Or, if you want a rhyme, “WHO goes woo.” This article comes from Jonathan Jarry, a science communicator at McGill University’s Office for Science and Society. I was surprised to learn that the WHO, a highly respected organization run by the United Nations, has, on the sly, bought into a lot of woo, including homeopathy, acupuncture, traditional Chinese medicine, ayurvedic medicine, and naturopathy, as well as other dubious remedies. Apparently the motivation for this is that WHO, whose goal is to ensure that everyone in the world has medical care, realized that this is not possible if by “medical care” you mean “modern science-based medicine.” Many people just can’t get it, or perhaps don’t trust it. Thus WHO buys into woo so that people without access to that care can use the local nostrums. Presto: they get medical help!
Click to read:
You can see the document from 2013, “Traditional Medicine Strategy 2014-2023“, laying out how “traditional and complementary medicine” (“T&CM”) are to be used. Here’s the rationale from the pamphlet. Look at the quackery that WHO wants to promulgate! (Bolding is mine.)
It is increasingly recognised that safe and effective T&CM could contribute to the health of our populations. One of the most significant questions raised about T&CM in recent years is how it might contribute to universal health coverage by improving service delivery in the health system, particularly PHC: patient accessibility to health services, and greater awareness of health promotion and disease prevention are key issues here. Insurance coverage of T&CM products, practices and practitioners varies widely from full inclusion within insurance plans to total exclusion, with consumers having to pay for all T&CM out of pocket. Simultaneously, there is emerging evidence that T&CM, when included in UHC plans, may reduce pressure on the system and diminish costs. This shows why it is important for Member States to consider how to integrate T&CM into their health systems and UHC plans more comprehensively/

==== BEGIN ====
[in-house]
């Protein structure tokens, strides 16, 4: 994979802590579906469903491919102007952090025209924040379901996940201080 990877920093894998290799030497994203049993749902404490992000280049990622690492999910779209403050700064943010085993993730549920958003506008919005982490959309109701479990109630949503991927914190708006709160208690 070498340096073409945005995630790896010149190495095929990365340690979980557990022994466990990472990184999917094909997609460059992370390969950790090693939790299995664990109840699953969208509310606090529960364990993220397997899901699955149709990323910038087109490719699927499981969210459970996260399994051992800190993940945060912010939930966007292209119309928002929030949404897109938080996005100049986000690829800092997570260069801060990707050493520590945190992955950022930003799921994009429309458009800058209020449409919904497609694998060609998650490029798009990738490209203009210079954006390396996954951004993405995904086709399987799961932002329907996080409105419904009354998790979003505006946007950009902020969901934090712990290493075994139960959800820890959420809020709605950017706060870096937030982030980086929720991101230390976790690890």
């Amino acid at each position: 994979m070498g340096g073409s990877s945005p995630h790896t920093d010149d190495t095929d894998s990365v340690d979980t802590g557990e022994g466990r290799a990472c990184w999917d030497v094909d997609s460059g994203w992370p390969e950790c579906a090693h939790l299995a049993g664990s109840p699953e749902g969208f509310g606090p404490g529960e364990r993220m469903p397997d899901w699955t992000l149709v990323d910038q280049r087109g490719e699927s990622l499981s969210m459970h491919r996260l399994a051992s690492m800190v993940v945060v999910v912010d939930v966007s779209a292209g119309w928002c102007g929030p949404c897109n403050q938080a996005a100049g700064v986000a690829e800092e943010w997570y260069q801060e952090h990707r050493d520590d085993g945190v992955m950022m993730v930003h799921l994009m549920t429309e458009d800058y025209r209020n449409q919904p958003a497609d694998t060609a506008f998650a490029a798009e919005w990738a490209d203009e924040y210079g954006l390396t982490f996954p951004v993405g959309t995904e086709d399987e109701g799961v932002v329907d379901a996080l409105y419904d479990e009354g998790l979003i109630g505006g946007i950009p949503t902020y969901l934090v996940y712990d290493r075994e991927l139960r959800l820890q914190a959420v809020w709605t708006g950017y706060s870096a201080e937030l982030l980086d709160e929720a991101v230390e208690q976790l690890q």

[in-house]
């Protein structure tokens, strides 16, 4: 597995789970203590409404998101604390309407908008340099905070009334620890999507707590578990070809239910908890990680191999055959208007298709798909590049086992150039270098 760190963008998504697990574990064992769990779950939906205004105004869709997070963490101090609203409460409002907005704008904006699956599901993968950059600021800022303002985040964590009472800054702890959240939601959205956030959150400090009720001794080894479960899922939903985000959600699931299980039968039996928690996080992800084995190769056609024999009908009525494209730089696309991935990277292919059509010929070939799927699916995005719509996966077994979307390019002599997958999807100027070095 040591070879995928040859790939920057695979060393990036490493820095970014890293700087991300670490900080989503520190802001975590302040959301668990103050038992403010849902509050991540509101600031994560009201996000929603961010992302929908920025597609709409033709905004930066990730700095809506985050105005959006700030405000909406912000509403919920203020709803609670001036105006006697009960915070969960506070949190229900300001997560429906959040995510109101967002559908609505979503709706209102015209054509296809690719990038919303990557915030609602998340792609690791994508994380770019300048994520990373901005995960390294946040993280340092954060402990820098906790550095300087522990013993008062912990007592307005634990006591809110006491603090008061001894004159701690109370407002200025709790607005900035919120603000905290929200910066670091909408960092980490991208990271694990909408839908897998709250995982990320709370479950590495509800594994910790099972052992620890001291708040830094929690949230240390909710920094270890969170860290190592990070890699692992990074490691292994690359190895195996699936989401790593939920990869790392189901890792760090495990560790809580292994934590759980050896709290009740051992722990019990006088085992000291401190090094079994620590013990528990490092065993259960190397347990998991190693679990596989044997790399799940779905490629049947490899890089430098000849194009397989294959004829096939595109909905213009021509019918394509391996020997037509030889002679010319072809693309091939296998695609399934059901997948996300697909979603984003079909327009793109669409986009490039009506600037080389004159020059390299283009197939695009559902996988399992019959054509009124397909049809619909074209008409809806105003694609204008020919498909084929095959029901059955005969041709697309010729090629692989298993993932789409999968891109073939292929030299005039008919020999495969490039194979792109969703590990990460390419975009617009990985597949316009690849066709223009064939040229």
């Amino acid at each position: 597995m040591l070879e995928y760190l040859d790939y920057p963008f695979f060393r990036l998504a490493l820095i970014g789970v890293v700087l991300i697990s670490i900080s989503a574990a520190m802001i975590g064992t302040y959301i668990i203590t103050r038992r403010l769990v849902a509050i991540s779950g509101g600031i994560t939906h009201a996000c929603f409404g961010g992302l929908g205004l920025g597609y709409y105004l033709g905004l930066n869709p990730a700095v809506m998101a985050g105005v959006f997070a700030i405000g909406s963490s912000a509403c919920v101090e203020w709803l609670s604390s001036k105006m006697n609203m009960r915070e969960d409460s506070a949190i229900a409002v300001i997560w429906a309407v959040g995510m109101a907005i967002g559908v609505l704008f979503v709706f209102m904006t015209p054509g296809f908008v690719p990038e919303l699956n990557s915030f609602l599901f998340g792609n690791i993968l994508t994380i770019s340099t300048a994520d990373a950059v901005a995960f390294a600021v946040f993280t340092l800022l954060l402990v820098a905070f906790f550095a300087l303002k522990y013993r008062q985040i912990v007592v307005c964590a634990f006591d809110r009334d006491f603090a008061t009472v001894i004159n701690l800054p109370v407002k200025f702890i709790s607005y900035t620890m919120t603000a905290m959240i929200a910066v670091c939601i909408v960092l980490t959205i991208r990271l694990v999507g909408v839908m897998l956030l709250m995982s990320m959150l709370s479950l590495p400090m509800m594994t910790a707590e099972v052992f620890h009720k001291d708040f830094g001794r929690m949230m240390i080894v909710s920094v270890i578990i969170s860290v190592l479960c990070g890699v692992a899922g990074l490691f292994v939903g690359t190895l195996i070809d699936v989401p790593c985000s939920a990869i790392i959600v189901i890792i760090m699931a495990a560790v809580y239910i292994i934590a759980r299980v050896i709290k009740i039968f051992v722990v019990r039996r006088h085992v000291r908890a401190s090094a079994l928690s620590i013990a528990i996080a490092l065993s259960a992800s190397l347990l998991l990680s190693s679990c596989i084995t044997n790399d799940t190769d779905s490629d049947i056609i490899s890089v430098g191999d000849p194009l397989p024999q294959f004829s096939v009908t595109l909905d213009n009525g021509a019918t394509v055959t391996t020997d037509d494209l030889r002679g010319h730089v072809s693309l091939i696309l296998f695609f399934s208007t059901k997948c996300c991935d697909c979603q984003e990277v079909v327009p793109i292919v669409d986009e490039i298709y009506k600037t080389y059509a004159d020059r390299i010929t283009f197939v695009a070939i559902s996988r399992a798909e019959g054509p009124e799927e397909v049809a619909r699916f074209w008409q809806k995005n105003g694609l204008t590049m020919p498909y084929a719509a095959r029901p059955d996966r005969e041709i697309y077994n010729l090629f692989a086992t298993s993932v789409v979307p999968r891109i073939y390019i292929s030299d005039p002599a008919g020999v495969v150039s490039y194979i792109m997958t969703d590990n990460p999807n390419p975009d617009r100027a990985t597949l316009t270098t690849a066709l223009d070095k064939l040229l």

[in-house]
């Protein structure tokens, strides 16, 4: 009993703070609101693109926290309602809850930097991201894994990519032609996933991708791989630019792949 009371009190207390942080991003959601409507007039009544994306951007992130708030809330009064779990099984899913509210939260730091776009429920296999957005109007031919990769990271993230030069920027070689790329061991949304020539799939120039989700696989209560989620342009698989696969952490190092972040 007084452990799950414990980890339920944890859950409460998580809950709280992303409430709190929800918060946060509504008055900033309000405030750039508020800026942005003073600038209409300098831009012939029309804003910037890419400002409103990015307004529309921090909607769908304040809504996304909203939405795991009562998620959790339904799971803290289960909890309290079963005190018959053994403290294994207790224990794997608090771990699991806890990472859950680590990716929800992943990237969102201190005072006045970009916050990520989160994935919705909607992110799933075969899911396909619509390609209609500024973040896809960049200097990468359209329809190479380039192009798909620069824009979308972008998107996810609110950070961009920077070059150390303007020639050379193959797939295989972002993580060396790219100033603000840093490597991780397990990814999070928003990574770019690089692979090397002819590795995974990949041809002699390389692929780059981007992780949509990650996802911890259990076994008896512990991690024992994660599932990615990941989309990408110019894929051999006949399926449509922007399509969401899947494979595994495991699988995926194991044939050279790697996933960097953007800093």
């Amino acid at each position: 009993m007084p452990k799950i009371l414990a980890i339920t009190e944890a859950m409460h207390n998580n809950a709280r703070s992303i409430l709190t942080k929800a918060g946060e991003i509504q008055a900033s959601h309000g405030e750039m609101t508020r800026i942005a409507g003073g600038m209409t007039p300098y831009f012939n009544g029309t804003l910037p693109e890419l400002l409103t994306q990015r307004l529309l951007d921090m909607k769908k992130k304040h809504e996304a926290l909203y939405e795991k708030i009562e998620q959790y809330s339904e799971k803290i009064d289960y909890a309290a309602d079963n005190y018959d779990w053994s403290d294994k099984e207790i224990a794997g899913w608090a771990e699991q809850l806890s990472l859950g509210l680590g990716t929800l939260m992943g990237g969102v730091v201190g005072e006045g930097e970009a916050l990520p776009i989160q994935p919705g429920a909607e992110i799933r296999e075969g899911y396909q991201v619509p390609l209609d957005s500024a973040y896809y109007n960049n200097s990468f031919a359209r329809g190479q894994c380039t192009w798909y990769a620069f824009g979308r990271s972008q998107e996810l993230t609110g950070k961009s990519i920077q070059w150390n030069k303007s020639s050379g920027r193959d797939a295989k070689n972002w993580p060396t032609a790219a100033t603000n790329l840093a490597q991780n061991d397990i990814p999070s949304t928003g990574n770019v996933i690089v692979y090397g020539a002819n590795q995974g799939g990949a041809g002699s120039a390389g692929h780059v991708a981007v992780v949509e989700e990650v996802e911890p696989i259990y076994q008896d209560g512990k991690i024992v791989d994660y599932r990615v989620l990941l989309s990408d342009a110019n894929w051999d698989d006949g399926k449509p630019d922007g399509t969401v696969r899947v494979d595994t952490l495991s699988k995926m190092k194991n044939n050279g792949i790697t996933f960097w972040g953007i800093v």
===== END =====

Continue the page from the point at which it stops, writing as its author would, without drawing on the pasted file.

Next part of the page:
Many countries have their own traditional or indigenous forms of healing which are firmly rooted in their culture and history. Some forms of TM such as Ayurveda, traditional Chinese medicine and Unani medicine are popular nationally, as well as being used worldwide. At the same time, some forms of CM such as anthroposophic medicine, chiropractic, homeopathy, naturopathy and osteopathy are also in extensive use. Health systems around the world are experiencing increased levels of chronic illness and escalating health care costs. Patients and health care providers alike are demanding that health care services be revitalized, with a stronger emphasis on individualized, person-centred care (9). This includes expanding access to T&CM products, practices and practitioners. Over 100 million Europeans are currently T&CM users, with one fifth regularly using T&CM and the same number preferring health care which includes T&CM (10). There are many more T&CM users in Africa, Asia, Australia and North America (11).
From Jarry’s article: